Gojong's internal exile to the Russian legation

King Gojong's internal exile to the Russian legation, also called the Agwan Pacheon incident (Korean: 아관파천, Hanja: 俄館播遷), occurred in 1896 in Korea when King Gojong and his crown prince left the Gyeongbokgung palace to take refuge at the Russian legation in Seoul. The incident resulted in a temporary decline of Japan's influence in Korea and corresponding rise in Russia's influence.

Gojong's internal exile to the Russian legation
Former Russia legation of Korea 02.JPG
The part of the old Russian legation building in Seoul
Korean name
Hangul
아관파천
Agwan Pacheon incident
Hanja
Revised RomanizationA Gwan Pa Cheon
McCune–ReischauerA Kwan P'a Ch'ŏn

ContextEdit

The incident occurred after the First Sino-Japanese War during a period of factional confrontation within the Korean royal court. King Gojong of the Joseon Dynasty and his crown prince took refuge from the Gyeongbok Palace at the Russian legation in Seoul, from which they controlled the Korean government for about one year from February 11, 1896, to February 20, 1897. Their escape took place in secrecy; it was arranged by the pro-Russian official Yi Beom-jin, the Russian consul Karl Ivanovich Weber, and others.

The event, which was triggered in part by the king's fear of a coup d'état and his reaction to the murder of his wife Empress Myeongseong by the Japanese, marked a shift in Joseon politics away from the pro-Japanese reform faction and toward to the conservative faction which had been aligned with Queen Min (later given the title Empress Myeongseong). This led to the general repeal of the Gabo Reforms.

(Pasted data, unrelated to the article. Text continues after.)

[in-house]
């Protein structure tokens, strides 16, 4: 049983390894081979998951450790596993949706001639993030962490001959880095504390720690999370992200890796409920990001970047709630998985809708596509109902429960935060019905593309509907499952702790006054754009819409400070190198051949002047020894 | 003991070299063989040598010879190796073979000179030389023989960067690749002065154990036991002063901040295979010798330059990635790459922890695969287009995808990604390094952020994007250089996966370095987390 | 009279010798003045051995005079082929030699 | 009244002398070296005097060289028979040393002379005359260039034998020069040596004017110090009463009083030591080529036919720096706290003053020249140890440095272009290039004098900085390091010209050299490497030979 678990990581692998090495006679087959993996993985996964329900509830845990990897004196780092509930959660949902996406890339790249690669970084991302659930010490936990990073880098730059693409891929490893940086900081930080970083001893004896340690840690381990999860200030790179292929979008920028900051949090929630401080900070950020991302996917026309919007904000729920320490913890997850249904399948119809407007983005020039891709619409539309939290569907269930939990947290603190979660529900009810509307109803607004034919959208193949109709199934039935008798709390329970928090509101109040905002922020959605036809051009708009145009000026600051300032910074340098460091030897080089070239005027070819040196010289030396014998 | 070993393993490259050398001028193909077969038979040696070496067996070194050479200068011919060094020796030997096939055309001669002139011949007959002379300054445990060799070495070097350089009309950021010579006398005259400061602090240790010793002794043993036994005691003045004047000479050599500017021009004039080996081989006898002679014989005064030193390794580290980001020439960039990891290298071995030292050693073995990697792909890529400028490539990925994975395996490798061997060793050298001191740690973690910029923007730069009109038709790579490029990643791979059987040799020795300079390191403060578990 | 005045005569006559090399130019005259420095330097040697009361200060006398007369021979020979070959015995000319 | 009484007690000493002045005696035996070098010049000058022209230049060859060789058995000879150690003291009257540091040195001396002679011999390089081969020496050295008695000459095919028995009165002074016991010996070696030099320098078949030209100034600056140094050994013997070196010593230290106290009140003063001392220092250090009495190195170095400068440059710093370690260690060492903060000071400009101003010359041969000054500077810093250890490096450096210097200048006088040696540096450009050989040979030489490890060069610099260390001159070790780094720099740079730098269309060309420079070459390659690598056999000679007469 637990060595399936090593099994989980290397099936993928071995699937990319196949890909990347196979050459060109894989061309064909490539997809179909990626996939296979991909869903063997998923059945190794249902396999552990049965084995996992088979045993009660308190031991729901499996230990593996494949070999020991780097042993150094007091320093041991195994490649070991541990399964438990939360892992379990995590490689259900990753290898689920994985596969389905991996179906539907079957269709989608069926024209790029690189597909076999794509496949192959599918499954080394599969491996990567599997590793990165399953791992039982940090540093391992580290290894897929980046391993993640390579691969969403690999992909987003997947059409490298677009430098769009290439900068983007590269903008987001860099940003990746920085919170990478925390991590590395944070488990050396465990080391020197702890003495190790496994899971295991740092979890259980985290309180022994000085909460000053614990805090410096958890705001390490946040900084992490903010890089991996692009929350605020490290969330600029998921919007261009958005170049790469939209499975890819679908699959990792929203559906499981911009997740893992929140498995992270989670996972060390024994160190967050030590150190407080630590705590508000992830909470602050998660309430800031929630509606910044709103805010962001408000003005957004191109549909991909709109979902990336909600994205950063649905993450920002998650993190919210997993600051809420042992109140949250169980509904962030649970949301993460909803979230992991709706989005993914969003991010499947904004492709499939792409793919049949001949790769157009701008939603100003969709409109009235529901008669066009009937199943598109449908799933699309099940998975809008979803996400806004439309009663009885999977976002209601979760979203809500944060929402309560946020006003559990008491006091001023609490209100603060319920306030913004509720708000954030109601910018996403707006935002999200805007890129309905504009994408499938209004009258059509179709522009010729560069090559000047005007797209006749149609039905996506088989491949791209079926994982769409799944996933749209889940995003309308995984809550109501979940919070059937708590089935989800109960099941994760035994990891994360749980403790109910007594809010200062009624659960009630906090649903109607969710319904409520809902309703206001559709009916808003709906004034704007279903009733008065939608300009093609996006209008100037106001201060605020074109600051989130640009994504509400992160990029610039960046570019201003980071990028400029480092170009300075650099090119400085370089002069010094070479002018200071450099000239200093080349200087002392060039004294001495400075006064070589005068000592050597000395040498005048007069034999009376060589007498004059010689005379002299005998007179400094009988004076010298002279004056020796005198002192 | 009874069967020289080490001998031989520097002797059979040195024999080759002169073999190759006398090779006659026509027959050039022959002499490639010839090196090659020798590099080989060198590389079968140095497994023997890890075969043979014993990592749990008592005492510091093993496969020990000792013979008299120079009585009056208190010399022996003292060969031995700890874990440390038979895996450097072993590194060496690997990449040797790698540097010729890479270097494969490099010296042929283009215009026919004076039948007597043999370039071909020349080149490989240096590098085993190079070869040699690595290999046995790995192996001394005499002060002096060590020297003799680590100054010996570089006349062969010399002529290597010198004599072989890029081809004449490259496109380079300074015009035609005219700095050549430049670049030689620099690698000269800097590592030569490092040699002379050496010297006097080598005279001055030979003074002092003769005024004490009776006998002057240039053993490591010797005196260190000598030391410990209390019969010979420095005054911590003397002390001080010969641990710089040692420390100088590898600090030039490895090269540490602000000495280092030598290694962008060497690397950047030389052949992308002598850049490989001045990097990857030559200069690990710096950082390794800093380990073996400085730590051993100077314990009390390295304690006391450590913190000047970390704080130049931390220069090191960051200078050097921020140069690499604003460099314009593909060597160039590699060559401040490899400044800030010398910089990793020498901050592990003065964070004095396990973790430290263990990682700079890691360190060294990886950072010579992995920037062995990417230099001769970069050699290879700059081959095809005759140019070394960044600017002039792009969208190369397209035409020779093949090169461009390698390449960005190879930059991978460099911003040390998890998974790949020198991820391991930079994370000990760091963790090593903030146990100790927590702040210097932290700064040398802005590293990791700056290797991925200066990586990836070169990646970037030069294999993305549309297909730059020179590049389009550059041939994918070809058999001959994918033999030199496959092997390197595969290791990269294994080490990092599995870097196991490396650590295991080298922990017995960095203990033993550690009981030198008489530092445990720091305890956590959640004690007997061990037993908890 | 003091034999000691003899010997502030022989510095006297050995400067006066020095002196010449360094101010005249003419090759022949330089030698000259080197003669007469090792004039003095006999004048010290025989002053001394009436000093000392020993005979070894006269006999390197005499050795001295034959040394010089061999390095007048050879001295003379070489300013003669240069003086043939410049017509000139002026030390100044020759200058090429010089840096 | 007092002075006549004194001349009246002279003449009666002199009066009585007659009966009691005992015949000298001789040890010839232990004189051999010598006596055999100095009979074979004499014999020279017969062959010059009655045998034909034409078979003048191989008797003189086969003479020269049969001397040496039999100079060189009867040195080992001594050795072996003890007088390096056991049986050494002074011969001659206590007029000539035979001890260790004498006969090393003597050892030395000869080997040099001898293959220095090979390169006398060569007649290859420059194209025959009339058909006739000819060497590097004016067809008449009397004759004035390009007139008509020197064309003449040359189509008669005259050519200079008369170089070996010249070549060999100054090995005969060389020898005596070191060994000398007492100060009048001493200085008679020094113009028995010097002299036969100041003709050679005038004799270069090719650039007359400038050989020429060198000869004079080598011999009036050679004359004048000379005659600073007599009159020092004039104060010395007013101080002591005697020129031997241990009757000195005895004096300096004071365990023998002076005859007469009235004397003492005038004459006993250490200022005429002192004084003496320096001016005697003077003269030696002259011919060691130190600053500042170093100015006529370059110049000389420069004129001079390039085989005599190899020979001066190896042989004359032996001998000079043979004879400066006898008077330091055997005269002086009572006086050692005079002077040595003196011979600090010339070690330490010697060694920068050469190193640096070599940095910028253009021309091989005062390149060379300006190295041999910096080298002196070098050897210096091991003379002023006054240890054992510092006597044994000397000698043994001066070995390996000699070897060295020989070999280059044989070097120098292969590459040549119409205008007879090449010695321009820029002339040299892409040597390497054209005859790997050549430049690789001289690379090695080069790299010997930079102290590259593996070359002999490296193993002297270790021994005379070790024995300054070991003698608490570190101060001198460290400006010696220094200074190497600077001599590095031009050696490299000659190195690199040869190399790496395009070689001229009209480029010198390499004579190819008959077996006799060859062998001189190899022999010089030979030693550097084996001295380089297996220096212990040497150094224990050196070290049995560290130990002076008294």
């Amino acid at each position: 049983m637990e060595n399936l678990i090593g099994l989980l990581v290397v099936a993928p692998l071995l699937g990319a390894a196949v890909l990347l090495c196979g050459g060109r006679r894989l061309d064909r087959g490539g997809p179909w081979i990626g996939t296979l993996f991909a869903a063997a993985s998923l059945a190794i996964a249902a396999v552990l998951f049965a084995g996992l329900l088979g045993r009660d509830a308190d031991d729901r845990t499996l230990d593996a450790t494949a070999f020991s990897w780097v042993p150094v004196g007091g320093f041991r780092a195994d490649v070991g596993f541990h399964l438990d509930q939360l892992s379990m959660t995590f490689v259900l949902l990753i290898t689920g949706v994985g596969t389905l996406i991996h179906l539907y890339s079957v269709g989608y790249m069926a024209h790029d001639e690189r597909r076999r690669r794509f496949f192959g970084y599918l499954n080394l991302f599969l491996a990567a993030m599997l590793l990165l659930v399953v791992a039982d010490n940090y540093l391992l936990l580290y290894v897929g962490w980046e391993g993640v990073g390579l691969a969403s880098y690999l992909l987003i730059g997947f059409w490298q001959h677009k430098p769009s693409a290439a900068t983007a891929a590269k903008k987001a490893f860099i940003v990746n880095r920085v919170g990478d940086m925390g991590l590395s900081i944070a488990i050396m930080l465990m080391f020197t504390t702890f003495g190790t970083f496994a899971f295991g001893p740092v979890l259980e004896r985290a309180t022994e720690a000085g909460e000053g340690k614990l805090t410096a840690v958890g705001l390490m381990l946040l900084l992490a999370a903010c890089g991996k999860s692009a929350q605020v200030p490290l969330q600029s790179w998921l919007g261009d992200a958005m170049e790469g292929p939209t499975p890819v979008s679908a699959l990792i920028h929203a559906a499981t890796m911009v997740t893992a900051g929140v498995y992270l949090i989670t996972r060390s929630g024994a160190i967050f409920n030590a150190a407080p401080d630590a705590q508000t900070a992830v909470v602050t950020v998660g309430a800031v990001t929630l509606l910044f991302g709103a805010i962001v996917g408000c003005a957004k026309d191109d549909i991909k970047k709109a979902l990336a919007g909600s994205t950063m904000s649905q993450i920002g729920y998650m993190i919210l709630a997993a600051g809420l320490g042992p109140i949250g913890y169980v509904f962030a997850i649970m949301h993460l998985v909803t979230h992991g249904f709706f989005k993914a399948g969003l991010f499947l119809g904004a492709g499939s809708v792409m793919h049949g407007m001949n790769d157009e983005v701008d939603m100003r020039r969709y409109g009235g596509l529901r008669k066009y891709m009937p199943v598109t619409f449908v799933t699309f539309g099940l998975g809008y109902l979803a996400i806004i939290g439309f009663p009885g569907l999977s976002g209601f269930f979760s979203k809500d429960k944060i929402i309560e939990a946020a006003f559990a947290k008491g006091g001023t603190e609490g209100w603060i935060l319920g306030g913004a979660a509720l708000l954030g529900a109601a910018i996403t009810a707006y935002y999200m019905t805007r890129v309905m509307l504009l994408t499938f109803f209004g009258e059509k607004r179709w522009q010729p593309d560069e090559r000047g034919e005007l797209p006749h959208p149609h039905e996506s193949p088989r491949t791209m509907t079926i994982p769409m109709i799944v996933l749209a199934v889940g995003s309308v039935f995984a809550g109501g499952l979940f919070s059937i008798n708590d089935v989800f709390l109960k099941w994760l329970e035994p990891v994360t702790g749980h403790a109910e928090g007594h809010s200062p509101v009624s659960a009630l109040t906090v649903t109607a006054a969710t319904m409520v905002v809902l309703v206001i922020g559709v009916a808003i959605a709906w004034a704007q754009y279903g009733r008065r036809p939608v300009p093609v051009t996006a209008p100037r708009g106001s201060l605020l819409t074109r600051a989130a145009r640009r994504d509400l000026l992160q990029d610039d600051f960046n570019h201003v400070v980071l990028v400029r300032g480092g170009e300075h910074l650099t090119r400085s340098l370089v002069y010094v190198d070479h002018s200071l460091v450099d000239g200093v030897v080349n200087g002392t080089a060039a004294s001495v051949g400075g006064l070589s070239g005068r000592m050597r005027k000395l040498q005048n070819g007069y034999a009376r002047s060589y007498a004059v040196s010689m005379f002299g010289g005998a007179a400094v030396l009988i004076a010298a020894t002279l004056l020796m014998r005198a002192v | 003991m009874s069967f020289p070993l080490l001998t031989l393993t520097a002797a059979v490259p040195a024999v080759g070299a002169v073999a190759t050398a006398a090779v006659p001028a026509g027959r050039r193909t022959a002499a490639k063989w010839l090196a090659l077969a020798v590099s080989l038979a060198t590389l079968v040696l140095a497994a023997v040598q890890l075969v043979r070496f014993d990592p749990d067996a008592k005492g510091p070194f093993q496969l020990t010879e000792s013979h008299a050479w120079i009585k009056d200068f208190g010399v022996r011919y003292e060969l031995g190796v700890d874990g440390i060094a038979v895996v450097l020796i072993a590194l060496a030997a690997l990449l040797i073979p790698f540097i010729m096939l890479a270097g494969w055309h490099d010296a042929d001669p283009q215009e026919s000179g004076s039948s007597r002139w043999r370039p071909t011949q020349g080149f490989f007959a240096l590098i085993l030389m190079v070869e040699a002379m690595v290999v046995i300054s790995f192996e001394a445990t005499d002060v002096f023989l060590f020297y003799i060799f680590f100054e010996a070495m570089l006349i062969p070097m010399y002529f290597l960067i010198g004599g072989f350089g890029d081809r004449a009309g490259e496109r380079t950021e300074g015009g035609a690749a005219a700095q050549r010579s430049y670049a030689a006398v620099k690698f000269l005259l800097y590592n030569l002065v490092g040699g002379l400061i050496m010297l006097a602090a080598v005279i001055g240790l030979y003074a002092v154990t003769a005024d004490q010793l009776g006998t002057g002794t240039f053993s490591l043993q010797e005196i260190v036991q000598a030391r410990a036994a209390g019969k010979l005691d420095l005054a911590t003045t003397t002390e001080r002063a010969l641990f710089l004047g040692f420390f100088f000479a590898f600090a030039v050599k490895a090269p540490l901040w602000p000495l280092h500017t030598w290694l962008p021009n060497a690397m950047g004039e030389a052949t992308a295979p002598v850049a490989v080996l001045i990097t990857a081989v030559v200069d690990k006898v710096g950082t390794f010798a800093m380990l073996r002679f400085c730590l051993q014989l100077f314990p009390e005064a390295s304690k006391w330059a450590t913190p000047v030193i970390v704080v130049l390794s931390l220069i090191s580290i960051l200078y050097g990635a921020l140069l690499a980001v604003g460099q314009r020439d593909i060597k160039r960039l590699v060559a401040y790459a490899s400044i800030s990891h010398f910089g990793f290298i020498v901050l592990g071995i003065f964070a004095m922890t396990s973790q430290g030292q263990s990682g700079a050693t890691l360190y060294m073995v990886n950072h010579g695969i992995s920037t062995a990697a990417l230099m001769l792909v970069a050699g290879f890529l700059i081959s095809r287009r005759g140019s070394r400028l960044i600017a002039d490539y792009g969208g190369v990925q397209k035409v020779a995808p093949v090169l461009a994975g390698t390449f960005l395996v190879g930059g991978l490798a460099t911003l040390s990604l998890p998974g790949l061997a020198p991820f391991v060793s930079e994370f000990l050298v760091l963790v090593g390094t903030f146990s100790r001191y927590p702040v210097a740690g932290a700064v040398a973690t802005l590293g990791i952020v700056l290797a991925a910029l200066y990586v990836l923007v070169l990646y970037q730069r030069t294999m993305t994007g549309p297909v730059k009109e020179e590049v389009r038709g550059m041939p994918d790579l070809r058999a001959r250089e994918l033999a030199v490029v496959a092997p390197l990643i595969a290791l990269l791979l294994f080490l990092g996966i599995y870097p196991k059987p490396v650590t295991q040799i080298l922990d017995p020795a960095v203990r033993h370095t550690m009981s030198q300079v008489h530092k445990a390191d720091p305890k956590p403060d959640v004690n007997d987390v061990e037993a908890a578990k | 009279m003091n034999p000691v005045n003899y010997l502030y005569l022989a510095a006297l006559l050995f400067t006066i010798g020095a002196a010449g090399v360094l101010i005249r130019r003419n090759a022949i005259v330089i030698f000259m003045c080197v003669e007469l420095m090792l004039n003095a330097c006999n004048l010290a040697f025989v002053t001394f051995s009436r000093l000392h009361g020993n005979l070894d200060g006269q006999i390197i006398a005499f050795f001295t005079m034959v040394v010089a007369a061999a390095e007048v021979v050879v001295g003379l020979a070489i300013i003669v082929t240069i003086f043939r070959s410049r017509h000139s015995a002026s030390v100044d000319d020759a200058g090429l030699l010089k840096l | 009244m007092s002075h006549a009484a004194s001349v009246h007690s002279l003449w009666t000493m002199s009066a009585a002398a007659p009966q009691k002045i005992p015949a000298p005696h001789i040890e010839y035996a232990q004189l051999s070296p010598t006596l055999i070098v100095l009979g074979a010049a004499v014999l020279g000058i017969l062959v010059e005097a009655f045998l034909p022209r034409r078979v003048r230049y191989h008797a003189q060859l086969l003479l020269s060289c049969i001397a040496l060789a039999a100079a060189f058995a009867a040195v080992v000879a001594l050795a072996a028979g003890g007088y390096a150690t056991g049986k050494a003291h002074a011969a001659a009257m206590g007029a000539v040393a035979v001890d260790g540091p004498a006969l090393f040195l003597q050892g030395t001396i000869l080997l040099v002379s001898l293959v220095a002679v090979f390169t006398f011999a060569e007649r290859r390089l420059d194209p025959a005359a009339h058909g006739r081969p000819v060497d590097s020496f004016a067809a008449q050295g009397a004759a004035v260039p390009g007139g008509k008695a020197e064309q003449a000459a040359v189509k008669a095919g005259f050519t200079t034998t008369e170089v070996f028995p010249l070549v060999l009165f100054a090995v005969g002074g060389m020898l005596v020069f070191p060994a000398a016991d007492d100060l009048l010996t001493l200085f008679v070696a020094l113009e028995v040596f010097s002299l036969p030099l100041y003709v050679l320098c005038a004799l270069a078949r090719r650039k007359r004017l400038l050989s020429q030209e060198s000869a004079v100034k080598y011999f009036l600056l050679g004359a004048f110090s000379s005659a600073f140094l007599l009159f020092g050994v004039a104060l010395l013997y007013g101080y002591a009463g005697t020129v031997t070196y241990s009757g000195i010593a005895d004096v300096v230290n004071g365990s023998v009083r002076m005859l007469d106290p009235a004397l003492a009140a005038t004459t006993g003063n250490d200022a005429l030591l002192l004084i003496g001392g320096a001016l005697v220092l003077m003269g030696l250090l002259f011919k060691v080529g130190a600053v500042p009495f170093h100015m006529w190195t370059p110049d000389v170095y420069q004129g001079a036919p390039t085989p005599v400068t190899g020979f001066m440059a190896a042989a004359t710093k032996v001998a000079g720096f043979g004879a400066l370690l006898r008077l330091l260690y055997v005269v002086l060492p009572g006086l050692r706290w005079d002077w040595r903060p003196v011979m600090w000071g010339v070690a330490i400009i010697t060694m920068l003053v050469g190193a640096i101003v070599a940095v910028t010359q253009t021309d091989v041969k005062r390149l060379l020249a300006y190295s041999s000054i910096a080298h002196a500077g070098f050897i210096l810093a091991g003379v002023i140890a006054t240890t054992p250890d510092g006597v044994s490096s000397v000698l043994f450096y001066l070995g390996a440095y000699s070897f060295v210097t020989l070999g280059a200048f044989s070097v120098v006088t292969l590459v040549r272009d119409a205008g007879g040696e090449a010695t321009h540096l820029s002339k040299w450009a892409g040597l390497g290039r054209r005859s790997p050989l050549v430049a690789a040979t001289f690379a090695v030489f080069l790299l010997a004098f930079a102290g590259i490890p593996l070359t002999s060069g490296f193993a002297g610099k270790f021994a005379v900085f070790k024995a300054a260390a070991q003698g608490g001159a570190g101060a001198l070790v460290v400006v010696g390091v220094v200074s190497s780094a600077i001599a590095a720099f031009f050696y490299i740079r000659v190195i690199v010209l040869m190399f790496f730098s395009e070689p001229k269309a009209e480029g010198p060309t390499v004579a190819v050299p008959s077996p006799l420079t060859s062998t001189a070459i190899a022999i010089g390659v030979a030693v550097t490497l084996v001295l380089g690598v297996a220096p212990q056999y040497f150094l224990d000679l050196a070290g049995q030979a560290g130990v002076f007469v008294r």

Members of the old cabinet were killed or forced to flee, including Kim Hong-jip, Eo Yun-jung, and Yu Gil-jun. Pro-Russian and pro-U.S. figures came to power, with Yi Beom-jin and Lee Wan-yong named to the new cabinet. Trade and resource concessions were granted to Russia, and to a lesser degree to other Western powers including the United States. Japan remained Korea's most important trading partner.

The move and associated concessions were greeted with widespread outrage within Korea, led by the Independence Club. This reaction eventually spurred the king to return to Deoksugung after slightly more than a year at the Russian embassy. Russian guards continued to guard the king upon his return to the palace. This may have contributed to the declaration of the Korean Empire later in 1897, affirming Korea's independence. Ironically, this increase in Russian influence led to the end of Korean independence. After the Russo-Japanese war, Japan decided Korea was too weak to defend its independence and made Korea a protectorate to block any other foreign power from having domination over Korea.

ReferencesEdit

  • 아관파천 (in Korean). Naver/ Doosan Encyclopedia. Retrieved 2007-05-20.
  • Eckert, Carter J.; et al. (1990). Korea old and new: A history. Seoul: Ilchokak. ISBN 0-9627713-0-9., pp. 230–232.
  • (in Korean)Diary, National Institute of Korean History[dead link]
  • (in Korean)A report, National Institute of Korean History[dead link]

See alsoEdit